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Three Waters Reform

Three Waters Reform Programme

In July 2020, the New Zealand Government launched the Three Waters Reform Programme – a three-year programme to reform the service delivery arrangements of drinking water, stormwater, and wastewater.

Key features of the current proposal by Government would see that water services are delivered by four entities across New Zealand. Until the final proposal has been confirmed, local authorities will remain responsible for these services.

To stay informed with the Three Waters Reform Programme refer to the Department of Internal Affairs website or the Three Waters website.

The Department of Internal Affairs (DIA) has developed an entity map, highlighting the boundaries of the proposed four entities. Waikato District would fall within 'Entity B'. 

Three Waters Reform Map

WDC feedback letter and report to DIA


Why does Government think change is needed?

The New Zealand Government have indicated that between $120 billion and $185 billion needs to be invested over the next 30 years to meet drinking water and environmental standards and provide for future population growth.

The government believes that through reform, the costs for our households and communities over time will reduce substantially.

The government claims that separating New Zealand into four entities strikes the right balance between economies of scale and the needs and interests of local communities. The research supports this, indicating that entities that deliver services to at least 600,000 to 800,000 connections, can achieve significant efficiency gains. 

What will the proposed reform mean?

The reform would bring together the drinking water, stormwater and wastewater (three waters) services, currently delivered by 67 different councils across New Zealand, into four competency-based water services entities. These entities will remain firmly in public ownership (by the communities they serve). Reform would also improve transparency about the delivery and costs of these services and uphold the Crown's Treaty of Waitangi obligations to iwi/Māori.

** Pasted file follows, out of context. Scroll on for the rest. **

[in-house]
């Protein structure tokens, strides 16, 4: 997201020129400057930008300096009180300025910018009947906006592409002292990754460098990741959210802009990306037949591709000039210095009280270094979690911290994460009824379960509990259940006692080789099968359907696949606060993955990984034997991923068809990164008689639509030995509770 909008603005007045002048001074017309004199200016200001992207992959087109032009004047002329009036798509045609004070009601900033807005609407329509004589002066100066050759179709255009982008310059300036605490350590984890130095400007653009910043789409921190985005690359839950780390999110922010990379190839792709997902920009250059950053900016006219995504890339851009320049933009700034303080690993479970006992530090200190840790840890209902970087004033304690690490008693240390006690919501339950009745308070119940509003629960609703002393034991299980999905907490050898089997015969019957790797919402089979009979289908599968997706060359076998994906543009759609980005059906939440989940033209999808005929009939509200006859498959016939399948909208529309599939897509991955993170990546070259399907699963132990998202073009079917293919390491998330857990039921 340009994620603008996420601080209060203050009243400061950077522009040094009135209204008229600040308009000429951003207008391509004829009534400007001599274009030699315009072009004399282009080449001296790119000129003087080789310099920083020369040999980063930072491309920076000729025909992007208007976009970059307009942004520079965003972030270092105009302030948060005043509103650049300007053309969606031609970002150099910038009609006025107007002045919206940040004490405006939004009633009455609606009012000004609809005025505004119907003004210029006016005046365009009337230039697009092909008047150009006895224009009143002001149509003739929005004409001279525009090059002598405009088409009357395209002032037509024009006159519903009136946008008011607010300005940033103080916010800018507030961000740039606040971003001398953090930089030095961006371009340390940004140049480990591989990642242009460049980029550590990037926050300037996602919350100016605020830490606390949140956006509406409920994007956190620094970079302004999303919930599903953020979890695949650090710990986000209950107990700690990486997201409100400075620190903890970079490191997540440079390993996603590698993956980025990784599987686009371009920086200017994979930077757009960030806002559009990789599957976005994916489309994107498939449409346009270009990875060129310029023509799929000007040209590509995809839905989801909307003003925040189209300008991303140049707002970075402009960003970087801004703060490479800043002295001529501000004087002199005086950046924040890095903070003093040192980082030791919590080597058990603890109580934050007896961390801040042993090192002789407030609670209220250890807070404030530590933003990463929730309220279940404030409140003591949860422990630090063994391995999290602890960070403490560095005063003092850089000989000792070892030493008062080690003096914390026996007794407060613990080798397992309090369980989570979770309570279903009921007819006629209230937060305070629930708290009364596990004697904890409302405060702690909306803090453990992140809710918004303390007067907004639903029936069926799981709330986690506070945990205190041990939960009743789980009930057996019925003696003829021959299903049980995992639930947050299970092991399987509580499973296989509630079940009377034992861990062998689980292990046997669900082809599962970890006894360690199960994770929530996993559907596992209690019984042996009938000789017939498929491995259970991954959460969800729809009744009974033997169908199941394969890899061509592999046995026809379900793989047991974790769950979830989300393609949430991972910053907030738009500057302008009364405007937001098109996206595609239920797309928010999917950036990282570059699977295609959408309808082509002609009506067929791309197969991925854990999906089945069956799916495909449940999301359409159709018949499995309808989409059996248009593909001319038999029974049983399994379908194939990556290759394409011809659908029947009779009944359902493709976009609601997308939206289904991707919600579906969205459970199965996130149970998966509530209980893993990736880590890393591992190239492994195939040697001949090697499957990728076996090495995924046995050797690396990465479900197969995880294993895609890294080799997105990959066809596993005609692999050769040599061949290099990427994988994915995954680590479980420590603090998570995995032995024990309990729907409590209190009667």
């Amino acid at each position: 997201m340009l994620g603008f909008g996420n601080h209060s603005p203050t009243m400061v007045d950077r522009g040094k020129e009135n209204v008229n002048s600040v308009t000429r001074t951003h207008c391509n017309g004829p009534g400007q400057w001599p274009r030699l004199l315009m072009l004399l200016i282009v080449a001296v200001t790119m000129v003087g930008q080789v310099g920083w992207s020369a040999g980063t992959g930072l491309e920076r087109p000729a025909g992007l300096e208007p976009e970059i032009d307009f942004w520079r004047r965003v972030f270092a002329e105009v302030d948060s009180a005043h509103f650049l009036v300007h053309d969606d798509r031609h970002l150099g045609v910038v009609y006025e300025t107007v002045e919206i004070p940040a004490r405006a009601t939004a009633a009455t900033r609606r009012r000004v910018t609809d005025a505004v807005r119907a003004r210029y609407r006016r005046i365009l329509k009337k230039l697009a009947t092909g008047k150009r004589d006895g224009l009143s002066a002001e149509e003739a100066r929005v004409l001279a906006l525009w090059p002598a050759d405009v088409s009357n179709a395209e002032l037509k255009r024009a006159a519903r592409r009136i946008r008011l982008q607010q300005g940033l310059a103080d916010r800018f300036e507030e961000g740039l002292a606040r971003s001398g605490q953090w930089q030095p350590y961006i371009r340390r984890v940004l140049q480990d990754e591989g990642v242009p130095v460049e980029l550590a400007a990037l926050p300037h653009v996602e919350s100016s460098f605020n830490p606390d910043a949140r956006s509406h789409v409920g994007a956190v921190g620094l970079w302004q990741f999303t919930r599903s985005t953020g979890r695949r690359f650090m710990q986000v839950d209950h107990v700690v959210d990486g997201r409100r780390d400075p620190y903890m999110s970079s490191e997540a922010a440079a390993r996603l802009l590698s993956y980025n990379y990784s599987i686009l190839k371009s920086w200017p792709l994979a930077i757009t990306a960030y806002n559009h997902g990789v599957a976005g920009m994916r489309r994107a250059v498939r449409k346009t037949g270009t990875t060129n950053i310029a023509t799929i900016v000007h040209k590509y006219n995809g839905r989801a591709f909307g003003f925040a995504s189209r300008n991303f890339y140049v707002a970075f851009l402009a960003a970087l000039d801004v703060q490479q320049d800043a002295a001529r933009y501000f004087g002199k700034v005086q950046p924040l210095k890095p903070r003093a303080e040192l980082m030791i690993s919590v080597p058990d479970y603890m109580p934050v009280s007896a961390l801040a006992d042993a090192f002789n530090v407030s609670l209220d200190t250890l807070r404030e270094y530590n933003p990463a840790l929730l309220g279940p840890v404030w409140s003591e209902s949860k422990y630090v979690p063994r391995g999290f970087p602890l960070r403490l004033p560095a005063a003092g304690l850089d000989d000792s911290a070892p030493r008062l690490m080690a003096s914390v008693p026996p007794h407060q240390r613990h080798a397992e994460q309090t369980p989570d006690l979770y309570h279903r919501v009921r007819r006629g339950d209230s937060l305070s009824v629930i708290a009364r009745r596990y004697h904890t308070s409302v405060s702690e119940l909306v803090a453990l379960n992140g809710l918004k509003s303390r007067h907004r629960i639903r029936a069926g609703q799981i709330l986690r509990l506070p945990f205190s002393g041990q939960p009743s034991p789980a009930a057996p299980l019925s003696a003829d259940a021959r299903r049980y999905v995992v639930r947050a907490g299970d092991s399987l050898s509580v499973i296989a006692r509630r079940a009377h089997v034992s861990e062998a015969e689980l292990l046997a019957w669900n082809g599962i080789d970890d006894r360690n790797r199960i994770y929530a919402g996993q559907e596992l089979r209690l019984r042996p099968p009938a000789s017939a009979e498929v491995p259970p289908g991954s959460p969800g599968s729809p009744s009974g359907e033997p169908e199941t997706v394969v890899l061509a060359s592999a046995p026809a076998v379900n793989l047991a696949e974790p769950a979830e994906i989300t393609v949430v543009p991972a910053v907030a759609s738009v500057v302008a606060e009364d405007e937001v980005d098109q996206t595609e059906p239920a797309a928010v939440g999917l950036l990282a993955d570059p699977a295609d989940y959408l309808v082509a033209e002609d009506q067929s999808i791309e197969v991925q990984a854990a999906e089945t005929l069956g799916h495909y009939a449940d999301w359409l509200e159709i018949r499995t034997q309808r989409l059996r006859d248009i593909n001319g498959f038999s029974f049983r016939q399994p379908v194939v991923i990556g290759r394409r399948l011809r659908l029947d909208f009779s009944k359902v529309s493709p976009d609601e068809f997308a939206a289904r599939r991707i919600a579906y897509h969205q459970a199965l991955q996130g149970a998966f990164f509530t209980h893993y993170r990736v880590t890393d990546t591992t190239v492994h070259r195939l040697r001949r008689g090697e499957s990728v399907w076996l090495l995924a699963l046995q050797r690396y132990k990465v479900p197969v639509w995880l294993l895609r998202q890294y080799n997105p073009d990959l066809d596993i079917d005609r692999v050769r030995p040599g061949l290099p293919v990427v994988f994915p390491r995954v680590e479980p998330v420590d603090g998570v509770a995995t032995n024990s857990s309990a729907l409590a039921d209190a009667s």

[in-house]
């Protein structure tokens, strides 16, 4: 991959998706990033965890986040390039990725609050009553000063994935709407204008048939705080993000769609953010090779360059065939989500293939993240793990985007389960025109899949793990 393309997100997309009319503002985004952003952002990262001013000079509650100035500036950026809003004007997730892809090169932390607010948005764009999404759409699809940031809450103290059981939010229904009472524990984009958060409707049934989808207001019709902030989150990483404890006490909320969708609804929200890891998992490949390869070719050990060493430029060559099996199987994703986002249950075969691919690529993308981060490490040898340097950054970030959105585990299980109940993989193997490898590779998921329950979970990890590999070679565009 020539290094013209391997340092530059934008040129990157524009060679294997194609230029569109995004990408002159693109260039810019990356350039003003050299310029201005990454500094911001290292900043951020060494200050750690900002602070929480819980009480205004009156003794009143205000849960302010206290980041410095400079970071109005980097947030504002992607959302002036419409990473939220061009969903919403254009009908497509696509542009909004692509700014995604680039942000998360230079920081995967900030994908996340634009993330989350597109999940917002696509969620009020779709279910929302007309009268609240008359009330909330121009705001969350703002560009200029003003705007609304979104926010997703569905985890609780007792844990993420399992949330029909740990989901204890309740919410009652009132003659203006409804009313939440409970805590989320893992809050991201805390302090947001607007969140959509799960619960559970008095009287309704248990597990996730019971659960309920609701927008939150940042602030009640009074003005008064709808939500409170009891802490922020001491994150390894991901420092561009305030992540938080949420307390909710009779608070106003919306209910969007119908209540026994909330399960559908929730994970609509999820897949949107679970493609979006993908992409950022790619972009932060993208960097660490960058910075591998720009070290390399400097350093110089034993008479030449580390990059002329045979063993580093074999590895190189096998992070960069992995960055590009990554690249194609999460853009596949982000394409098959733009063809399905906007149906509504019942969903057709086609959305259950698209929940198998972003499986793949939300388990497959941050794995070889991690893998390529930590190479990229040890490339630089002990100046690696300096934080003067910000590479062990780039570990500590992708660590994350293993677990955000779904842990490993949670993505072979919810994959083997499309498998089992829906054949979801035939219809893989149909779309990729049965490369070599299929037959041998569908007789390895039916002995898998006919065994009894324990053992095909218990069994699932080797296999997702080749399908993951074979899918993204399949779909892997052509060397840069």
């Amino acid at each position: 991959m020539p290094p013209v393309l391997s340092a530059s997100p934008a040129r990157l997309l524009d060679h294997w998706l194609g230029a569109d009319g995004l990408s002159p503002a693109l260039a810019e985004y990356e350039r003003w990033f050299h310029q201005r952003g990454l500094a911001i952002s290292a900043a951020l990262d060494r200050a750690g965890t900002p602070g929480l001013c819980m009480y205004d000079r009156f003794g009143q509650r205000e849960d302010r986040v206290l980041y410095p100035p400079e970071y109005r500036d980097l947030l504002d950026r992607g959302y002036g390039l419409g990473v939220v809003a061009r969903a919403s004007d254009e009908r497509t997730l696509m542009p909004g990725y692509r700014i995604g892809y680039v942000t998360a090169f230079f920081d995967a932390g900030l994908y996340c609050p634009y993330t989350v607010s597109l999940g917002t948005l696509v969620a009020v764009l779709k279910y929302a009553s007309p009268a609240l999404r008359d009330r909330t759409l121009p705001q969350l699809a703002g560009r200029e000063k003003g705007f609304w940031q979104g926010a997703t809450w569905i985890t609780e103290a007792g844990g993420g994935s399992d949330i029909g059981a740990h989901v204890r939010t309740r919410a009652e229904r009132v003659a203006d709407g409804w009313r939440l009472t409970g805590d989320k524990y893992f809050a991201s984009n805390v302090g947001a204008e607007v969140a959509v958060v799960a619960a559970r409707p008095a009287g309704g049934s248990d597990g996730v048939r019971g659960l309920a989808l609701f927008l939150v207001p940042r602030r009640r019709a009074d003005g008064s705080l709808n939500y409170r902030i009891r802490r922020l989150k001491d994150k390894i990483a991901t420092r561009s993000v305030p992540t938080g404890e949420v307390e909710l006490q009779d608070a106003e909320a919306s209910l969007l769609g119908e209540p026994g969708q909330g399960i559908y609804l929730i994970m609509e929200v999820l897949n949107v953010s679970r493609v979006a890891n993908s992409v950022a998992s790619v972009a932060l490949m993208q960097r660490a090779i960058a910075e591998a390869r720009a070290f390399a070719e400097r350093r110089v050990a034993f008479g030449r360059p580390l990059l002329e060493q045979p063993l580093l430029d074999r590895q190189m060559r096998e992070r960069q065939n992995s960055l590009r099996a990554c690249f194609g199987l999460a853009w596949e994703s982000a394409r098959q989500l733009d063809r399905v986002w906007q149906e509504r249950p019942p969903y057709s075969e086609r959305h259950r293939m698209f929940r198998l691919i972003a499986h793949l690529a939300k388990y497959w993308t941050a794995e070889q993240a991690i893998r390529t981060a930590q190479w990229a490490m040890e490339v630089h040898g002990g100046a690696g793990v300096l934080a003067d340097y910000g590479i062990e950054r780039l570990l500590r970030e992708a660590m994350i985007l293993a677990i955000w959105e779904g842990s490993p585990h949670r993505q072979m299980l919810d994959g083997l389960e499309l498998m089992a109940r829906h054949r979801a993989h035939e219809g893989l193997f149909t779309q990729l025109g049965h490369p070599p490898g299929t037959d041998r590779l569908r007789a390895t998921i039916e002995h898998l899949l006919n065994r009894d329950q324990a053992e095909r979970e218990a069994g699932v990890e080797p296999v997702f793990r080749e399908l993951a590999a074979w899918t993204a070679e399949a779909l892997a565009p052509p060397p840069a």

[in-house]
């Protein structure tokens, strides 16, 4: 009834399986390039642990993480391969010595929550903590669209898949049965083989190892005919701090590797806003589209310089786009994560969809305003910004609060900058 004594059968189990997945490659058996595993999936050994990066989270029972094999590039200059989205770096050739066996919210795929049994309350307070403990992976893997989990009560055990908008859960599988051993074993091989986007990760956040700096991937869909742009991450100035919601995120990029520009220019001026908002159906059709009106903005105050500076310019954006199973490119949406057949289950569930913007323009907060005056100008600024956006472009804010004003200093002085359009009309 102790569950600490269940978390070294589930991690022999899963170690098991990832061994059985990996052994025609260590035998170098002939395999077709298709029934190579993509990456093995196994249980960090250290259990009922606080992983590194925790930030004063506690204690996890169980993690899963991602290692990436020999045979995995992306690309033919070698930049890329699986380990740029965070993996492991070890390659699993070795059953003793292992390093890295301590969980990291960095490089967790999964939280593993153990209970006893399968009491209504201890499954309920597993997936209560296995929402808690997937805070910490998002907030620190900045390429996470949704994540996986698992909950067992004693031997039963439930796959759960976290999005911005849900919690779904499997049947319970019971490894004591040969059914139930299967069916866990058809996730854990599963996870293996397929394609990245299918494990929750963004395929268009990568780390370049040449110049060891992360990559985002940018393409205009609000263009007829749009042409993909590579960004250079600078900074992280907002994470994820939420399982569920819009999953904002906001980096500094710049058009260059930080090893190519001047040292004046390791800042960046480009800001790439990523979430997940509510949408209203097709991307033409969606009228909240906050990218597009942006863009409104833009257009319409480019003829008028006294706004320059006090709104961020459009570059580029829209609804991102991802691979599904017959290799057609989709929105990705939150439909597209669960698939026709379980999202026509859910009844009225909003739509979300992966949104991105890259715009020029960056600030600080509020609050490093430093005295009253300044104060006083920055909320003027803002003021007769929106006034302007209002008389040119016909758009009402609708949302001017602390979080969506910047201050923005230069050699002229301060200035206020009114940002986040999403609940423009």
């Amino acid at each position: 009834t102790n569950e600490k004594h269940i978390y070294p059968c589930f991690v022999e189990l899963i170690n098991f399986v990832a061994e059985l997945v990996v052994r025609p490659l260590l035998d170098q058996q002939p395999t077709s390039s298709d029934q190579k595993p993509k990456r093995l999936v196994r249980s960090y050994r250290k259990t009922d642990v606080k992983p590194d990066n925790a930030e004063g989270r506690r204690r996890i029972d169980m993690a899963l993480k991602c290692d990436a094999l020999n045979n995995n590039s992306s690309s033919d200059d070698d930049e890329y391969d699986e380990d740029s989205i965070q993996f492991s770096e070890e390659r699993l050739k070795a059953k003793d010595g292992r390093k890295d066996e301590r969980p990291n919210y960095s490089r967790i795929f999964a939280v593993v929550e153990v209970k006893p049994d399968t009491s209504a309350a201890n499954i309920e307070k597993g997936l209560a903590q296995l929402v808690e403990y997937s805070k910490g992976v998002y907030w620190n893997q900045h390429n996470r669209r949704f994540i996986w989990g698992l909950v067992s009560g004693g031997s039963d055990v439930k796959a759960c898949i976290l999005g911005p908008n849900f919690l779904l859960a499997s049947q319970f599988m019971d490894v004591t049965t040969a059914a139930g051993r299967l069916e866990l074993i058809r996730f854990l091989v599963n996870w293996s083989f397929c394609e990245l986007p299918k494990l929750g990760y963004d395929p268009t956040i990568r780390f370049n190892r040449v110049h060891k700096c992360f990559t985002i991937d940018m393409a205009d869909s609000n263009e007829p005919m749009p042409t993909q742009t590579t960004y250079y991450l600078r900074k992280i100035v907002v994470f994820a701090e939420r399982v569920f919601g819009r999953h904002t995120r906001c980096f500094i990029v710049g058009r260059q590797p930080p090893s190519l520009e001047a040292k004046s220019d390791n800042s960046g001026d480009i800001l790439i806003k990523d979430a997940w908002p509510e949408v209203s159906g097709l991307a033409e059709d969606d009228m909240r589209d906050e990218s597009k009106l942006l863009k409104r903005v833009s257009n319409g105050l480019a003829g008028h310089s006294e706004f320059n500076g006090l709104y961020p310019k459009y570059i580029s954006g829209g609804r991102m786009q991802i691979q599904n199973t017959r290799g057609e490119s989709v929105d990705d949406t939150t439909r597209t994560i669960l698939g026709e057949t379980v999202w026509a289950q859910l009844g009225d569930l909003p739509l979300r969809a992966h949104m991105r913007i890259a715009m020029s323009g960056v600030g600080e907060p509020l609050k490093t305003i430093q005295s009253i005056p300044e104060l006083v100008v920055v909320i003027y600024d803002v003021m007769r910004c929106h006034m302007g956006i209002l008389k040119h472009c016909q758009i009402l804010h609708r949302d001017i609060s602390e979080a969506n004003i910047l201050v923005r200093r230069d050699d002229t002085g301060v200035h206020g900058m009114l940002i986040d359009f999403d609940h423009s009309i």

What does the government want to achieve with the reform?

The three waters reform programme sets out to improve the health and wellbeing of all New Zealanders. It will improve the safety, quality, and environmental performance of drinking water, wastewater and stormwater services in a way that is considerably more affordable per household than the current delivery structure. 

Who will own the assets? 

The proposed entities will be the owners of the assets, with the councils within owning the entity. The assets continue to belong to the public. 

Will we be handing 50% of our waters assets to iwi?   

No – it is proposed that iwi will have an equal share into how the entities are developed and how they are managed and operated, but are not owners of the assets.

Who will run the entities?

A Regional Representative Group will set expectations for the entity and select an independent panel to appoint the board. The representative group will comprise a portion of local authority members and mana whenua. The board will govern the entity and appoint a Chief Executive who will manage the operations for the entity.

Will I be charged for water?

Initially, the way you pay for water you will continue to be same. Over time, the Entity may wish to make some changes the way water is paid for consistent across the entities area.

As an example, areas without water meters may have water meters installed so waters users can pay for the actual water they consume.